College Presidents’ Pay Climbs as State Funding Shrinks

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Jason Minick / AP

Former Penn State president Graham Spanier enters Harrisburg District Court in Harrisburg, Pa., on Nov. 7, 2012

State and local funding for public universities fell by 7% last year, but that didn’t prevent some college presidents from getting raises. In 2011–12, the median total compensation for chief executives at public colleges was $441,392 — a 4.7% increase from the 2010–11 school year, according to The Chronicle of Higher Education’s annual report on executive pay.

(MORE: Former Penn State President Says He Was Abuse Victim in Letter)

At the top of the list is Graham Spanier, the former president of Pennsylvania State University, who was forced to resign in the wake of the Jerry Sandusky sex-abuse scandal. In 2011–12, Spanier brought in a total of $2.9 million, which included $1.2 million in severance pay. He was followed by Jay Gogue of Auburn University, who received $2,542,865, and Gordon Gee, president of Ohio State University, whose $1,899,420 compensation included a base salary of $830,439 — the most of any president. In 2007–08, Gee famously became the first college president who earned more than $1 million per year. Nothing to scoff at, though many of the presidents on the list don’t make as much as the football and men’s basketball coaches at their schools.

The full report, available here, includes salary information on 212 presidents. Here are the top 10 earners, in terms of total compensation:

1. Graham B. Spanier*, Pennsylvania State University (Pennsylvania), $2,906,271

2. Jay Gogue, Auburn University (Alabama), $2,542,865

3. E. Gordon Gee, Ohio State University main campus (Ohio), $1,899,420

4. Alan G. Merten*, George Mason University (Virginia), $1,869,369

5. Jo Ann M. Gora, Ball State University (Indiana), $984,647

6. Mary Sue Coleman, University of Michigan system (Michigan), $918,783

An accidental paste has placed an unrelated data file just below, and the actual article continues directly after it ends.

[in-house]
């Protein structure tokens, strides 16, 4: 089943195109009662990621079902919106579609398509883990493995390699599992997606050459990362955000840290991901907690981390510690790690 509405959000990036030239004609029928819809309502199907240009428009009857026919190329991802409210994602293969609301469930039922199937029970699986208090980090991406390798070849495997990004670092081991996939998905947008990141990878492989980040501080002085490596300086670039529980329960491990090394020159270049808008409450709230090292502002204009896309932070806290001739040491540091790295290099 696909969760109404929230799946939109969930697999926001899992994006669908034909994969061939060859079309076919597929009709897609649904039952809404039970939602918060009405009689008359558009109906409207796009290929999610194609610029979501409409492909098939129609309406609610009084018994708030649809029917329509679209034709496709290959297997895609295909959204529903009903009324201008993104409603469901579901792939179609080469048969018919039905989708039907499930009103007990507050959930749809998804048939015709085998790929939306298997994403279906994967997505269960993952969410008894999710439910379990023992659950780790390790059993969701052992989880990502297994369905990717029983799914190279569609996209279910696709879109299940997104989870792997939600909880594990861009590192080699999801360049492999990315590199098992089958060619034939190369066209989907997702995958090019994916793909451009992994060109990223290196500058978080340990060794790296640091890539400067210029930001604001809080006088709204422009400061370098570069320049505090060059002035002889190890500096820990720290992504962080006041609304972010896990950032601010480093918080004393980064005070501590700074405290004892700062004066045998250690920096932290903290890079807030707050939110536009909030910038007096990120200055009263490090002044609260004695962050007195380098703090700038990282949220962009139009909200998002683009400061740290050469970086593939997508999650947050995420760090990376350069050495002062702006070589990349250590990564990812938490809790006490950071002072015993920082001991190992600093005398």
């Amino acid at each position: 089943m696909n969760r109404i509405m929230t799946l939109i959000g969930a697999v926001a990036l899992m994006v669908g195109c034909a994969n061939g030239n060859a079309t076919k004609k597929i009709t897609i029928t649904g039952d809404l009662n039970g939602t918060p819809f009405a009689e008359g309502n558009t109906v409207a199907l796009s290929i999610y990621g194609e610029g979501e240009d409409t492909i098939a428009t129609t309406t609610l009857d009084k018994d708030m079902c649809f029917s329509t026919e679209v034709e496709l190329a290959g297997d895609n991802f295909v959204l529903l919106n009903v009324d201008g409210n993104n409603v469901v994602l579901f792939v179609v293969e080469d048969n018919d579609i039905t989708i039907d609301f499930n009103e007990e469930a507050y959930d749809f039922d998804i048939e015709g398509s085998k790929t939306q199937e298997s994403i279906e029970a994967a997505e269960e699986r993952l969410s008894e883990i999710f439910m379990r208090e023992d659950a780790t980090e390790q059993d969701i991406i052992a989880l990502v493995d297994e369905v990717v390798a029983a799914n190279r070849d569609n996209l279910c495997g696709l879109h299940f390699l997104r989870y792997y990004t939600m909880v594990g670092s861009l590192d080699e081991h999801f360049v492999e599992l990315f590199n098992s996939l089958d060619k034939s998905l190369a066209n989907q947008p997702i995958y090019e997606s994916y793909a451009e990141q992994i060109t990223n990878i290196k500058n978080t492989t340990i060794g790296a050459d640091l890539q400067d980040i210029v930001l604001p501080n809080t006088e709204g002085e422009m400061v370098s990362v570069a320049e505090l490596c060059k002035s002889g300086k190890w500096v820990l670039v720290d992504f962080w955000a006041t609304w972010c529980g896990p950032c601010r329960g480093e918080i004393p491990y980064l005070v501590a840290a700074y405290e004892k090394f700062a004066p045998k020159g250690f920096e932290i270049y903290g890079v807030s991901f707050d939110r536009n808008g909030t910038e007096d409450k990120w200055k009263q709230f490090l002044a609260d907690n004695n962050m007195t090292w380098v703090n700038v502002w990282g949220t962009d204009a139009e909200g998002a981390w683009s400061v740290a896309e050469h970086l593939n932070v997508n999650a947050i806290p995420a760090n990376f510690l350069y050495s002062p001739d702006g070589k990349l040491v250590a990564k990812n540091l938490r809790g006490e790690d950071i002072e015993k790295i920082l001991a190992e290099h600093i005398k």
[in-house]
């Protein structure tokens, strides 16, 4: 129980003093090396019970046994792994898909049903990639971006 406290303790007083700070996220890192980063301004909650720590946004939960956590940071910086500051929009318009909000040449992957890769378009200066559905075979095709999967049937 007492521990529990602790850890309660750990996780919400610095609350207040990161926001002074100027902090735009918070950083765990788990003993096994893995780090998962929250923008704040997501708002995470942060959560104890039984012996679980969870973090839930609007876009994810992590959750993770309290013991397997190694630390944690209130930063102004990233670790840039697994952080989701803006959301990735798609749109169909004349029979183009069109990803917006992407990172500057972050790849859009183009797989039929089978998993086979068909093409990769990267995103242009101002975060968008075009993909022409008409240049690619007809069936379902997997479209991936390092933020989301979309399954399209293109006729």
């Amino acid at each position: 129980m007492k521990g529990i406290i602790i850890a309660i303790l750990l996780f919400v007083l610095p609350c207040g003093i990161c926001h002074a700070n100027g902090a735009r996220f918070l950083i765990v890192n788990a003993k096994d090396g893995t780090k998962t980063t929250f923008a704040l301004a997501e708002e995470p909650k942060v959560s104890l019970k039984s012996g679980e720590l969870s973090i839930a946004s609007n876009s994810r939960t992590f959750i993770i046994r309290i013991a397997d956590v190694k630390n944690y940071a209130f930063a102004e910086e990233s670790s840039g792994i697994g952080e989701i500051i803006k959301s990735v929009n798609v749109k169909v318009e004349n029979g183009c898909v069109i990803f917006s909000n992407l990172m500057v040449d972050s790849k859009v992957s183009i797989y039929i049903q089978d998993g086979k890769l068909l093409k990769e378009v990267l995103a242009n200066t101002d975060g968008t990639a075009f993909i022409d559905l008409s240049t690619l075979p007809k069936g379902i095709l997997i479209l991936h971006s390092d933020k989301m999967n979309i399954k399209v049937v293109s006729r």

7. Charles W. Steger, Virginia Tech (Virginia), $857,749

8. Mark G. Yudof, University of California system (California), $847,149

9. Bernard J. Machen, University of Florida (Florida), $834,562

10. Francisco G. Cigarroa, University of Texas system (Texas), $815,833

*No longer president

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to me this is within the acceptable parameters for leadership roles.   However, there has been a recent trend to get rid of experienced and tenured professors and replace them with part time faculty.  This contamination of the education system with contemporary business practices is harmful to academic performance of the schools, their primary revenue generator.


Come the revolution (which I say lightly but truly feel will happen some day) the top earners won't get more than 20 times what the lowest paid person gets.  So if the first year full time teacher gets 50k the President won't get more than $1 million.  Same with the football coach!  If the high earners were smart they'd start working this sort of thing now, because 20x might be more than some would say they are worth. 

Is Penn State worth 4 times the pay of the guy at Texas? 


If we truly valued education we would cap the adminstration's wages to that of the educators.  Too many fine educators go into admin because that's were the money is.  Doesn't that seem upside down?   


Raise tuition and give themselves a pay raise. Isn't that enough to make you want to puke?

Well, the day of reckoning is coming because college degrees are not worth what they used to be. Those jobs are in China now. So people are graduating into unemployment with $50K or more in debt. It's a TRILLION dollar bubble about to burst.


A college president's pay should be no more than the pay of the college's head football coach.

Oh, wait a minute....